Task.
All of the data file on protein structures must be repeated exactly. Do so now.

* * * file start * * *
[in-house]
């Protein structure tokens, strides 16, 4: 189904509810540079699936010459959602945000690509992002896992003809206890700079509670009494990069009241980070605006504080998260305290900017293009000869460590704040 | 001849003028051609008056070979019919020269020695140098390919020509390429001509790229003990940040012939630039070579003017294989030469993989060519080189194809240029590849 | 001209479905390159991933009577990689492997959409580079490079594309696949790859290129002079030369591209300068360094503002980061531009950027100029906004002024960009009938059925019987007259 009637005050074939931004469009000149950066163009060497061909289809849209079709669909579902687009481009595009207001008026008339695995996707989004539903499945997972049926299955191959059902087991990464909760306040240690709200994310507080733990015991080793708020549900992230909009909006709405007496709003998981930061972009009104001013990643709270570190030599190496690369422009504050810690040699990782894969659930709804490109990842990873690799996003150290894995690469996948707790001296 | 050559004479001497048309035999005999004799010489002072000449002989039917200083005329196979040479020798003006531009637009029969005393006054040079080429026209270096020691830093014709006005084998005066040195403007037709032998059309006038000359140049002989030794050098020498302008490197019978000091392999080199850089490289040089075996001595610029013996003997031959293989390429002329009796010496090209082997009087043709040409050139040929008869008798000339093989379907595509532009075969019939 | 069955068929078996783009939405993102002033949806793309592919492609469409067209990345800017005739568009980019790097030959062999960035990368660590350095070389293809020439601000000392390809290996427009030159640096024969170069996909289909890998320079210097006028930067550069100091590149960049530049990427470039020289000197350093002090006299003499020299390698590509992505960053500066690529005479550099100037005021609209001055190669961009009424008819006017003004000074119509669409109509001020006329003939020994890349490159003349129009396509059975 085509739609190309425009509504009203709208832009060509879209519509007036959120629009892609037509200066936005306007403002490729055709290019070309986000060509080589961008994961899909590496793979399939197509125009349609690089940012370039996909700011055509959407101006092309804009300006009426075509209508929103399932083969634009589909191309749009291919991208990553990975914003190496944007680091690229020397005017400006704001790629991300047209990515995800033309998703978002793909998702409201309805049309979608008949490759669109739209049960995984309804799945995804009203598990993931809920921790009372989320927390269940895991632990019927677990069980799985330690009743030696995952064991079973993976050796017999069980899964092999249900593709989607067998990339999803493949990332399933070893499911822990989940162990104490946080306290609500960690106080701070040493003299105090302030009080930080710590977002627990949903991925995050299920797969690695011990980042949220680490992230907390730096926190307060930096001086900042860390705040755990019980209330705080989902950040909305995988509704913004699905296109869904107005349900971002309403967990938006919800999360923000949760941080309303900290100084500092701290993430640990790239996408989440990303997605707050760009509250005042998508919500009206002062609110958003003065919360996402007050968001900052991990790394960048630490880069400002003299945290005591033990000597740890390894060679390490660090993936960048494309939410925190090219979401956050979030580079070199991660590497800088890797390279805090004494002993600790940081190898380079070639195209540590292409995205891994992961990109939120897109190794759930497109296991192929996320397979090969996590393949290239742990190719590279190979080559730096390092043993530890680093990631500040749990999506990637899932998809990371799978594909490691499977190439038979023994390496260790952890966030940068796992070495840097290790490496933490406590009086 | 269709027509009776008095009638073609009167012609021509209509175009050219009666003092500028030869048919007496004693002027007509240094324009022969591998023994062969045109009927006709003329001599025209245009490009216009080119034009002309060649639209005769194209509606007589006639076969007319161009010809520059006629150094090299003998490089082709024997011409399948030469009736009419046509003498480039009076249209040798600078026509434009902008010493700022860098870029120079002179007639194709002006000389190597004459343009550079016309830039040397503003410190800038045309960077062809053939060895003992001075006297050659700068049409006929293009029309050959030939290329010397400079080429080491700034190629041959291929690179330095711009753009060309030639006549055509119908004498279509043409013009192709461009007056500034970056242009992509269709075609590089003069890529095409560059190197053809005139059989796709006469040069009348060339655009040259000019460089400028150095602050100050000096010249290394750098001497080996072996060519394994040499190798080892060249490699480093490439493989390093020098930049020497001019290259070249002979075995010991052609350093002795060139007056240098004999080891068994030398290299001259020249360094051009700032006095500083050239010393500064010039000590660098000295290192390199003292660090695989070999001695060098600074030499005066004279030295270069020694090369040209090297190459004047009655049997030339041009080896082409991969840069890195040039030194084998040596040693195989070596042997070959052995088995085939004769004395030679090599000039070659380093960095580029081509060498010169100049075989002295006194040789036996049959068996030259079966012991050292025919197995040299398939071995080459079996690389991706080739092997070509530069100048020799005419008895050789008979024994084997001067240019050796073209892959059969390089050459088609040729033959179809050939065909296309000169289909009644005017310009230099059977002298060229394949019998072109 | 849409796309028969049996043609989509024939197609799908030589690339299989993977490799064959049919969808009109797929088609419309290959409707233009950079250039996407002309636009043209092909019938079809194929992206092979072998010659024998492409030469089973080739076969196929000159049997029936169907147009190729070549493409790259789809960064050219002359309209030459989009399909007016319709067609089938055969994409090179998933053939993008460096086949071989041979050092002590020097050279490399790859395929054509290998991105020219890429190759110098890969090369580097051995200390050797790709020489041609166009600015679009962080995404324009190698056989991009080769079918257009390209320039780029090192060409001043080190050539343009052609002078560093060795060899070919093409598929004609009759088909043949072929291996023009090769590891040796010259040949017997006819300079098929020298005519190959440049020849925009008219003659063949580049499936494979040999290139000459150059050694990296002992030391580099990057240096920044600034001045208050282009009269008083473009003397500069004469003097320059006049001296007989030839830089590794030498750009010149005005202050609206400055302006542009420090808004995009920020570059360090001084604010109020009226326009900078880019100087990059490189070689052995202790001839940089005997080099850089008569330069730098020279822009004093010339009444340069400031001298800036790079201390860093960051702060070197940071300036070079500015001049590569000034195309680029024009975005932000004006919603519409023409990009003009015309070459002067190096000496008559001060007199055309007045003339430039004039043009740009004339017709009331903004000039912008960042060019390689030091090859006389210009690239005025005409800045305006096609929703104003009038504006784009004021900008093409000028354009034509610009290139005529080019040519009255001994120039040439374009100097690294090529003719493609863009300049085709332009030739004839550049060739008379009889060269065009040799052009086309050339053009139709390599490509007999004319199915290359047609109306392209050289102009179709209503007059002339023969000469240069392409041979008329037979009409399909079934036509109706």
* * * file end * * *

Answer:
[in-house]
């Protein structure tokens, strides 16, 4: 189904509810540079699936010459959602945000690509992002896992003809206890700079509670009494990069009241980070605006504080998260305290900017293009000869460590704040 | 001849003028051609008056070979019919020269020695140098390919020509390429001509790229003990940040012939630039070579003017294989030469993989060519080189194809240029590849 | 001209479905390159991933009577990689492997959409580079490079594309696949790859290129002079030369591209300068360094503002980061531009950027100029906004002024960009009938059925019987007259 009637005050074939931004469009000149950066163009060497061909289809849209079709669909579902687009481009595009207001008026008339695995996707989004539903499945997972049926299955191959059902087991990464909760306040240690709200994310507080733990015991080793708020549900992230909009909006709405007496709003998981930061972009009104001013990643709270570190030599190496690369422009504050810690040699990782894969659930709804490109990842990873690799996003150290894995690469996948707790001296 | 050559004479001497048309035999005999004799010489002072000449002989039917200083005329196979040479020798003006531009637009029969005393006054040079080429026209270096020691830093014709006005084998005066040195403007037709032998059309006038000359140049002989030794050098020498302008490197019978000091392999080199850089490289040089075996001595610029013996003997031959293989390429002329009796010496090209082997009087043709040409050139040929008869008798000339093989379907595509532009075969019939 | 069955068929078996783009939405993102002033949806793309592919492609469409067209990345800017005739568009980019790097030959062999960035990368660590350095070389293809020439601000000392390809290996427009030159640096024969170069996909289909890998320079210097006028930067550069100091590149960049530049990427470039020289000197350093002090006299003499020299390698590509992505960053500066690529005479550099100037005021609209001055190669961009009424008819006017003004000074119509669409109509001020006329003939020994890349490159003349129009396509059975 085509739609190309425009509504009203709208832009060509879209519509007036959120629009892609037509200066936005306007403002490729055709290019070309986000060509080589961008994961899909590496793979399939197509125009349609690089940012370039996909700011055509959407101006092309804009300006009426075509209508929103399932083969634009589909191309749009291919991208990553990975914003190496944007680091690229020397005017400006704001790629991300047209990515995800033309998703978002793909998702409201309805049309979608008949490759669109739209049960995984309804799945995804009203598990993931809920921790009372989320927390269940895991632990019927677990069980799985330690009743030696995952064991079973993976050796017999069980899964092999249900593709989607067998990339999803493949990332399933070893499911822990989940162990104490946080306290609500960690106080701070040493003299105090302030009080930080710590977002627990949903991925995050299920797969690695011990980042949220680490992230907390730096926190307060930096001086900042860390705040755990019980209330705080989902950040909305995988509704913004699905296109869904107005349900971002309403967990938006919800999360923000949760941080309303900290100084500092701290993430640990790239996408989440990303997605707050760009509250005042998508919500009206002062609110958003003065919360996402007050968001900052991990790394960048630490880069400002003299945290005591033990000597740890390894060679390490660090993936960048494309939410925190090219979401956050979030580079070199991660590497800088890797390279805090004494002993600790940081190898380079070639195209540590292409995205891994992961990109939120897109190794759930497109296991192929996320397979090969996590393949290239742990190719590279190979080559730096390092043993530890680093990631500040749990999506990637899932998809990371799978594909490691499977190439038979023994390496260790952890966030940068796992070495840097290790490496933490406590009086 | 269709027509009776008095009638073609009167012609021509209509175009050219009666003092500028030869048919007496004693002027007509240094324009022969591998023994062969045109009927006709003329001599025209245009490009216009080119034009002309060649639209005769194209509606007589006639076969007319161009010809520059006629150094090299003998490089082709024997011409399948030469009736009419046509003498480039009076249209040798600078026509434009902008010493700022860098870029120079002179007639194709002006000389190597004459343009550079016309830039040397503003410190800038045309960077062809053939060895003992001075006297050659700068049409006929293009029309050959030939290329010397400079080429080491700034190629041959291929690179330095711009753009060309030639006549055509119908004498279509043409013009192709461009007056500034970056242009992509269709075609590089003069890529095409560059190197053809005139059989796709006469040069009348060339655009040259000019460089400028150095602050100050000096010249290394750098001497080996072996060519394994040499190798080892060249490699480093490439493989390093020098930049020497001019290259070249002979075995010991052609350093002795060139007056240098004999080891068994030398290299001259020249360094051009700032006095500083050239010393500064010039000590660098000295290192390199003292660090695989070999001695060098600074030499005066004279030295270069020694090369040209090297190459004047009655049997030339041009080896082409991969840069890195040039030194084998040596040693195989070596042997070959052995088995085939004769004395030679090599000039070659380093960095580029081509060498010169100049075989002295006194040789036996049959068996030259079966012991050292025919197995040299398939071995080459079996690389991706080739092997070509530069100048020799005419008895050789008979024994084997001067240019050796073209892959059969390089050459088609040729033959179809050939065909296309000169289909009644005017310009230099059977002298060229394949019998072109 | 849409796309028969049996043609989509024939197609799908030589690339299989993977490799064959049919969808009109797929088609419309290959409707233009950079250039996407002309636009043209092909019938079809194929992206092979072998010659024998492409030469089973080739076969196929000159049997029936169907147009190729070549493409790259789809960064050219002359309209030459989009399909007016319709067609089938055969994409090179998933053939993008460096086949071989041979050092002590020097050279490399790859395929054509290998991105020219890429190759110098890969090369580097051995200390050797790709020489041609166009600015679009962080995404324009190698056989991009080769079918257009390209320039780029090192060409001043080190050539343009052609002078560093060795060899070919093409598929004609009759088909043949072929291996023009090769590891040796010259040949017997006819300079098929020298005519190959440049020849925009008219003659063949580049499936494979040999290139000459150059050694990296002992030391580099990057240096920044600034001045208050282009009269008083473009003397500069004469003097320059006049001296007989030839830089590794030498750009010149005005202050609206400055302006542009420090808004995009920020570059360090001084604010109020009226326009900078880019100087990059490189070689052995202790001839940089005997080099850089008569330069730098020279822009004093010339009444340069400031001298800036790079201390860093960051702060070197940071300036070079500015001049590569000034195309680029024009975005932000004006919603519409023409990009003009015309070459002067190096000496008559001060007199055309007045003339430039004039043009740009004339017709009331903004000039912008960042060019390689030091090859006389210009690239005025005409800045305006096609929703104003009038504006784009004021900008093409000028354009034509610009290139005529080019040519009255001994120039040439374009100097690294090529003719493609863009300049085709332009030739004839550049060739008379009889060269065009040799052009086309050339053009139709390599490509007999004319199915290359047609109306392209050289102009179709209503007059002339023969000469240069392409041979008329037979009409399909079934036509109706």